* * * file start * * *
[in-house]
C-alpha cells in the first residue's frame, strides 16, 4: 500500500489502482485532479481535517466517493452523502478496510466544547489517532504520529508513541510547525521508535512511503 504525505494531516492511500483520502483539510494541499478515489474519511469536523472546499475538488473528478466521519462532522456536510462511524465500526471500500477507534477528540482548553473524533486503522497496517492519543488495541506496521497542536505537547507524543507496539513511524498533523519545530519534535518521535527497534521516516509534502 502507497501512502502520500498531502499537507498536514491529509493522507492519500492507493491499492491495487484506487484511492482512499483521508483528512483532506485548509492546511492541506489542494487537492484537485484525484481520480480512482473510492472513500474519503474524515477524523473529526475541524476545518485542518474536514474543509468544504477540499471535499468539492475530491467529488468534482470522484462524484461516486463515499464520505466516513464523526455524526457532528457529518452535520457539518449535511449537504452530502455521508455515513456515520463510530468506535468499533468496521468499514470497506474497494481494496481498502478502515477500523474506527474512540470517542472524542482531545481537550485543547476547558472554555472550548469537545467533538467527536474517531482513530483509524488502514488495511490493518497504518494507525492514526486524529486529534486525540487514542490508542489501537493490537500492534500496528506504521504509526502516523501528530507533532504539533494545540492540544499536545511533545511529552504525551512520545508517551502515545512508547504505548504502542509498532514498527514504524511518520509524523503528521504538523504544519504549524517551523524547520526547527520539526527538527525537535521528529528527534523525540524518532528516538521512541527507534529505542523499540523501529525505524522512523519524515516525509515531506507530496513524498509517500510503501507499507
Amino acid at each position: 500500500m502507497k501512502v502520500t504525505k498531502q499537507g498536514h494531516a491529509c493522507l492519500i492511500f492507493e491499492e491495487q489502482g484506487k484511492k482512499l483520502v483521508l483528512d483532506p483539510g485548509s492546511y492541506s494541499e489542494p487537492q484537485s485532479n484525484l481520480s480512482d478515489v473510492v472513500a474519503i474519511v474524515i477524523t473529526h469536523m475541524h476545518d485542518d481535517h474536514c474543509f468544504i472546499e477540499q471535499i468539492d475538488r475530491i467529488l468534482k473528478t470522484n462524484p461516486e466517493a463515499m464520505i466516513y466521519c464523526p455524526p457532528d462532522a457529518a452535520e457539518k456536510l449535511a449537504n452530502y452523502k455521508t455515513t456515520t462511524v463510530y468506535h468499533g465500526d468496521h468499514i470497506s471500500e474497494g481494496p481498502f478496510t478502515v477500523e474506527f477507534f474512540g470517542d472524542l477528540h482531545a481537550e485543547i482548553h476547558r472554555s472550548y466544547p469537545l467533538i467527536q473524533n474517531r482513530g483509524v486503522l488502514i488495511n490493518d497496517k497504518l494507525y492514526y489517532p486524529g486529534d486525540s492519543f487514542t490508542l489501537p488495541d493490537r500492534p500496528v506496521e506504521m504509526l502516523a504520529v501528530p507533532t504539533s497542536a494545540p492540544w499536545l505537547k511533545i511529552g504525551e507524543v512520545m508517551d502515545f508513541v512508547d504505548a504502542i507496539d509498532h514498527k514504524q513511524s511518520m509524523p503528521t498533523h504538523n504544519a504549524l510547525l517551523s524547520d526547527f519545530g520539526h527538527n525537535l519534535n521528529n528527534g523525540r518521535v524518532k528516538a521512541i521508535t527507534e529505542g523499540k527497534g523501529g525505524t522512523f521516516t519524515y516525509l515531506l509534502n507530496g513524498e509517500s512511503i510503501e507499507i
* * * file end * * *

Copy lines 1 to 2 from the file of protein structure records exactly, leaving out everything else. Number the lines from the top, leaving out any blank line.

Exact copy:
[in-house]
C-alpha cells in the first residue's frame, strides 16, 4: 500500500489502482485532479481535517466517493452523502478496510466544547489517532504520529508513541510547525521508535512511503 504525505494531516492511500483520502483539510494541499478515489474519511469536523472546499475538488473528478466521519462532522456536510462511524465500526471500500477507534477528540482548553473524533486503522497496517492519543488495541506496521497542536505537547507524543507496539513511524498533523519545530519534535518521535527497534521516516509534502 502507497501512502502520500498531502499537507498536514491529509493522507492519500492507493491499492491495487484506487484511492482512499483521508483528512483532506485548509492546511492541506489542494487537492484537485484525484481520480480512482473510492472513500474519503474524515477524523473529526475541524476545518485542518474536514474543509468544504477540499471535499468539492475530491467529488468534482470522484462524484461516486463515499464520505466516513464523526455524526457532528457529518452535520457539518449535511449537504452530502455521508455515513456515520463510530468506535468499533468496521468499514470497506474497494481494496481498502478502515477500523474506527474512540470517542472524542482531545481537550485543547476547558472554555472550548469537545467533538467527536474517531482513530483509524488502514488495511490493518497504518494507525492514526486524529486529534486525540487514542490508542489501537493490537500492534500496528506504521504509526502516523501528530507533532504539533494545540492540544499536545511533545511529552504525551512520545508517551502515545512508547504505548504502542509498532514498527514504524511518520509524523503528521504538523504544519504549524517551523524547520526547527520539526527538527525537535521528529528527534523525540524518532528516538521512541527507534529505542523499540523501529525505524522512523519524515516525509515531506507530496513524498509517500510503501507499507